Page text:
(1) Your instructor has provided you with a blank grid with months of the year on the x-axis and albedo (low vs. high) on the y-axis.
- Consider a high-latitude area in the Northern Hemisphere, such as Greenland. On the grid, make a sketch illustrating how surface albedo in this area changes during the year.
- Discuss three factors that have the potential to change albedo over short and/or long timescales.
- Describe how the 2012 albedo data for the Greenland ice sheet varied for higher elevation areas compared to lower elevation areas.
(2) Which of the following sets of conditions should result in the highest ice sheet albedo?
A. summer, low elevation, exposed ice sheet
B. winter, high elevation, snow covering the ice sheet
C. summer, high elevation, snow covering the ice sheet
D. winter, low elevation, exposed ice sheet
At the end of this unit, ask students to take one minute and answer the following question: What did the data that you looked at today indicate about the climate system? This provides students with an opportunity to reflect on what they did in groups, and/or describe what they learned about Greenland. Surveying the responses can provide an instructor with an idea of what issue or misconceptions may need to be addressed in another class period.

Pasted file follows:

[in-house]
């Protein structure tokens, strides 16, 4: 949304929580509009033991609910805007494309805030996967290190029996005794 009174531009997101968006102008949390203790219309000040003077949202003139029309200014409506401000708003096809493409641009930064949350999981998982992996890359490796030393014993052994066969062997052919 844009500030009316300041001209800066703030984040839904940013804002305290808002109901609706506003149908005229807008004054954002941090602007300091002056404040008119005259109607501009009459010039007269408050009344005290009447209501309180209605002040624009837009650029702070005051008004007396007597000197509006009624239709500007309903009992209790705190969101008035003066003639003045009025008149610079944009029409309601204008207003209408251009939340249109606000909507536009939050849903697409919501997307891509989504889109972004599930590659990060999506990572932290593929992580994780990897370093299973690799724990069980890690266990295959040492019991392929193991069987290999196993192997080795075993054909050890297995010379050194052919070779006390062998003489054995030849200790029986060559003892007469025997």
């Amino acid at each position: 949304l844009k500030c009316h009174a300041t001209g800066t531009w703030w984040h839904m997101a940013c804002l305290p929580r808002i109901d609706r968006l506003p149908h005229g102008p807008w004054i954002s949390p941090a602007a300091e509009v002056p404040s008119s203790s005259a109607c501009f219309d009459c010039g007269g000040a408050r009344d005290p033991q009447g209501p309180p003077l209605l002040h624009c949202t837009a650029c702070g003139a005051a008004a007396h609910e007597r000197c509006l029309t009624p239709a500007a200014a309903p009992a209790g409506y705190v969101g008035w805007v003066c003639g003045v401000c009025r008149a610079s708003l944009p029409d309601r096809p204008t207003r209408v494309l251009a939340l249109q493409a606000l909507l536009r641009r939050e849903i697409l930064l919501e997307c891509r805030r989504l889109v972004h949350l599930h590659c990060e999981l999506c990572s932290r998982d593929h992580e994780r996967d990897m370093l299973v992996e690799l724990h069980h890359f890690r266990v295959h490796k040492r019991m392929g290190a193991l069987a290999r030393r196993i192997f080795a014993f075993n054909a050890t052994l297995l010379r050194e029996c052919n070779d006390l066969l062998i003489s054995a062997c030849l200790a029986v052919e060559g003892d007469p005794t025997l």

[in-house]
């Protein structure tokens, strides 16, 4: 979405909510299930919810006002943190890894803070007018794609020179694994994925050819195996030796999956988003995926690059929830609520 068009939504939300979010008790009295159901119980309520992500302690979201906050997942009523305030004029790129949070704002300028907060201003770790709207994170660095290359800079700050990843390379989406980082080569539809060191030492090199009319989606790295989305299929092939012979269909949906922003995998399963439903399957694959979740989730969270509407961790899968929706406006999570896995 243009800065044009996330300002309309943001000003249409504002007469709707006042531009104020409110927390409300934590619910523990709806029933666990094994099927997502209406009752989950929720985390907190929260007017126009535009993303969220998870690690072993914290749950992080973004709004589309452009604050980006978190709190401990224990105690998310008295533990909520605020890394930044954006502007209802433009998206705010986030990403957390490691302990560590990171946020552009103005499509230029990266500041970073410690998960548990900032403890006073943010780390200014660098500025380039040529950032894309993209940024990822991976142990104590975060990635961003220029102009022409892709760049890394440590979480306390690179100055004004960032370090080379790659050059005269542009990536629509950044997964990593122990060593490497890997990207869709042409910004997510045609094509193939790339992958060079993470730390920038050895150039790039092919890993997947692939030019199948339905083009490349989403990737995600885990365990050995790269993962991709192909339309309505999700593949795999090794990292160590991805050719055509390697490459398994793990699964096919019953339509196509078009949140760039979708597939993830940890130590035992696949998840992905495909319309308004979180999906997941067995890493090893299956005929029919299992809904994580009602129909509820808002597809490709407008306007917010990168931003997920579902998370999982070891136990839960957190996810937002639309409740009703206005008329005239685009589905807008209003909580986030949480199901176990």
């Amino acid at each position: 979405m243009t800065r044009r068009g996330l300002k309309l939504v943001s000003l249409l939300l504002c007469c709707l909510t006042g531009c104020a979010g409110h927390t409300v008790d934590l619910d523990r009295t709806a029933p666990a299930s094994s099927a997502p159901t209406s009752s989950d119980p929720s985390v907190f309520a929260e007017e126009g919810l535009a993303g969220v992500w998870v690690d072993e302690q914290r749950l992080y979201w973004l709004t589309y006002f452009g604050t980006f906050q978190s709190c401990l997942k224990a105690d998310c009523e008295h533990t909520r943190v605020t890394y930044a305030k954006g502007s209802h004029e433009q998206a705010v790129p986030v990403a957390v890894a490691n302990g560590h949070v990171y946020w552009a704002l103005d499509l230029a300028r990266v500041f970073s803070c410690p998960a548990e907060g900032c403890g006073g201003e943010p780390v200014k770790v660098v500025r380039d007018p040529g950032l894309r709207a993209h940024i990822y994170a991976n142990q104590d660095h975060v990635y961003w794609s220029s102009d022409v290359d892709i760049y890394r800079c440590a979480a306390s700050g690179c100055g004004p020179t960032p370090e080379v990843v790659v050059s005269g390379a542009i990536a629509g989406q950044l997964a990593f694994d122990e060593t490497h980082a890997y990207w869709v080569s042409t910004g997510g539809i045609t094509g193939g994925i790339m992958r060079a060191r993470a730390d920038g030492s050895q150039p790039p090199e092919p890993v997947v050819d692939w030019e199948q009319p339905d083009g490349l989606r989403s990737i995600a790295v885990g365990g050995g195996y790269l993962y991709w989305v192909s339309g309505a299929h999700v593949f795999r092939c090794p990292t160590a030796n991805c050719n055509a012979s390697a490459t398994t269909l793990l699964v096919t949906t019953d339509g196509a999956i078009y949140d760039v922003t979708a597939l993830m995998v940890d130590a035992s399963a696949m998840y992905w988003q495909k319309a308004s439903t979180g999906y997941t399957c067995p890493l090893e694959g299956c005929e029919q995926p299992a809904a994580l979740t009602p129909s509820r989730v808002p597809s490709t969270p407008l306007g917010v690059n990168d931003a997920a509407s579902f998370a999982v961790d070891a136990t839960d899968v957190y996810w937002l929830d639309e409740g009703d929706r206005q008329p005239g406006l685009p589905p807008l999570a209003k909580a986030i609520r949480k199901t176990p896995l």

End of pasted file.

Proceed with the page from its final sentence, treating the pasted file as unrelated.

References and Resources
Article: Greenland ice sheet reflectivity at record low, particularly at high elevations from Ohio State University.
Google Earth file: Greenland Annual Surface Melt, 1979-2007 from the NSIDC. (KMZ file)
Earth Exploration Toolbook chapter: Is Greenland Melting? GIS activity from SERC's Earth Exploration Toolbook collection.
Article: Why Is iIt Hard to Predict the Future of Ice Sheets?--Vaughan, D.G., and Arthern, R., 2008, Science.
Videos and photos of glacier calving and retreat: Extreme Ice Survey
Byrd Polar Research Center: 2010 Petermann Glacier detachment and area loss survey results
NOAA Arctic Report Card for Greenland
Calculating rates from The Math You Need When You Need It
Article: Researchers Witness Overnight Breakup, Retreat of Greenland Glacier. Brief article from NASA about 2010 breakup of Jakobshavn glacier.
Petermann glacier breakup from Byrd Polar Research Center. Includes satellite images and graphical data of Petermann glacier area changes.